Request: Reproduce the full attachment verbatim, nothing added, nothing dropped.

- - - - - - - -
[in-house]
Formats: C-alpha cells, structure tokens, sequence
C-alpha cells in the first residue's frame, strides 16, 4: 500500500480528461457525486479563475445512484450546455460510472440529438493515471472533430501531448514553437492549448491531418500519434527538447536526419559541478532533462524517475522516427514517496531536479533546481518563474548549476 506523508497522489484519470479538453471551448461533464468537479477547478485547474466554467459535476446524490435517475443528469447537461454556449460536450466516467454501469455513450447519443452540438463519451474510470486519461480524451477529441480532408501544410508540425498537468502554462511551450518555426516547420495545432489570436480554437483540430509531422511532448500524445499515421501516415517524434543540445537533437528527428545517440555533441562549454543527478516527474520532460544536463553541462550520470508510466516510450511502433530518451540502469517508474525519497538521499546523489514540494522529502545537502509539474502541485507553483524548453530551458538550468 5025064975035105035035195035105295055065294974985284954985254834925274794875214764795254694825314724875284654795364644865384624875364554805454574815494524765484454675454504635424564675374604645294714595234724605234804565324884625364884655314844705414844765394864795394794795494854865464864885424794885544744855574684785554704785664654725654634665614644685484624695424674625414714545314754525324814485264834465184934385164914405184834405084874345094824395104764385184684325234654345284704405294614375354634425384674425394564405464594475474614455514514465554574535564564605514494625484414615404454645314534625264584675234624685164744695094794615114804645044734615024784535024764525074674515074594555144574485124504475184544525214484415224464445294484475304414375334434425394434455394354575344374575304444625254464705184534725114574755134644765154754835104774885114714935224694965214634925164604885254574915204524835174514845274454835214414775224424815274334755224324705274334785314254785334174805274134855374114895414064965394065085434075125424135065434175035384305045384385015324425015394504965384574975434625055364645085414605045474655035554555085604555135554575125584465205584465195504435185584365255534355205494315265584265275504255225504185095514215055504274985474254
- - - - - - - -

[in-house]
Formats: C-alpha cells, structure tokens, sequence
C-alpha cells in the first residue's frame, strides 16, 4: 500500500480528461457525486479563475445512484450546455460510472440529438493515471472533430501531448514553437492549448491531418500519434527538447536526419559541478532533462524517475522516427514517496531536479533546481518563474548549476 506523508497522489484519470479538453471551448461533464468537479477547478485547474466554467459535476446524490435517475443528469447537461454556449460536450466516467454501469455513450447519443452540438463519451474510470486519461480524451477529441480532408501544410508540425498537468502554462511551450518555426516547420495545432489570436480554437483540430509531422511532448500524445499515421501516415517524434543540445537533437528527428545517440555533441562549454543527478516527474520532460544536463553541462550520470508510466516510450511502433530518451540502469517508474525519497538521499546523489514540494522529502545537502509539474502541485507553483524548453530551458538550468 5025064975035105035035195035105295055065294974985284954985254834925274794875214764795254694825314724875284654795364644865384624875364554805454574815494524765484454675454504635424564675374604645294714595234724605234804565324884625364884655314844705414844765394864795394794795494854865464864885424794885544744855574684785554704785664654725654634665614644685484624695424674625414714545314754525324814485264834465184934385164914405184834405084874345094824395104764385184684325234654345284704405294614375354634425384674425394564405464594475474614455514514465554574535564564605514494625484414615404454645314534625264584675234624685164744695094794615114804645044734615024784535024764525074674515074594555144574485124504475184544525214484415224464445294484475304414375334434425394434455394354575344374575304444625254464705184534725114574755134644765154754835104774885114714935224694965214634925164604885254574915204524835174514845274454835214414775224424815274334755224324705274334785314254785334174805274134855374114895414064965394065085434075125424135065434175035384305045384385015324425015394504965384574975434625055364645085414605045474655035554555085604555135554575125584465205584465195504435185584365255534355205494315265584265275504255225504185095514215055504274985474254